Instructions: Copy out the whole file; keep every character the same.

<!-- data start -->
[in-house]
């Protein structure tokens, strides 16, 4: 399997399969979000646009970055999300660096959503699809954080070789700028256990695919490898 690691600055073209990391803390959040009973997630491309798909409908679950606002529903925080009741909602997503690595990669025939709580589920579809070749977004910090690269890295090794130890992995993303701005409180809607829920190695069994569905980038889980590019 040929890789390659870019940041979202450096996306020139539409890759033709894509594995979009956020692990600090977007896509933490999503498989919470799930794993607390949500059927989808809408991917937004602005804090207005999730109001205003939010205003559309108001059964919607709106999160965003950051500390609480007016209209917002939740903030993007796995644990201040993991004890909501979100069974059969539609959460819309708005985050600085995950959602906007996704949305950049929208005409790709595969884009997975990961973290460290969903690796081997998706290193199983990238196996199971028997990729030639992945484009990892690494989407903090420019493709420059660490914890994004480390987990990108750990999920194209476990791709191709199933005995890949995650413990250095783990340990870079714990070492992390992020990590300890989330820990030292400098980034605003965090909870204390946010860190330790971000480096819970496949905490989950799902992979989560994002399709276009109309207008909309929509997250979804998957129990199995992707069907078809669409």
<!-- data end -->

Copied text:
[in-house]
């Protein structure tokens, strides 16, 4: 399997399969979000646009970055999300660096959503699809954080070789700028256990695919490898 690691600055073209990391803390959040009973997630491309798909409908679950606002529903925080009741909602997503690595990669025939709580589920579809070749977004910090690269890295090794130890992995993303701005409180809607829920190695069994569905980038889980590019 040929890789390659870019940041979202450096996306020139539409890759033709894509594995979009956020692990600090977007896509933490999503498989919470799930794993607390949500059927989808809408991917937004602005804090207005999730109001205003939010205003559309108001059964919607709106999160965003950051500390609480007016209209917002939740903030993007796995644990201040993991004890909501979100069974059969539609959460819309708005985050600085995950959602906007996704949305950049929208005409790709595969884009997975990961973290460290969903690796081997998706290193199983990238196996199971028997990729030639992945484009990892690494989407903090420019493709420059660490914890994004480390987990990108750990999920194209476990791709191709199933005995890949995650413990250095783990340990870079714990070492992390992020990590300890989330820990030292400098980034605003965090909870204390946010860190330790971000480096819970496949905490989950799902992979989560994002399709276009109309207008909309929509997250979804998957129990199995992707069907078809669409």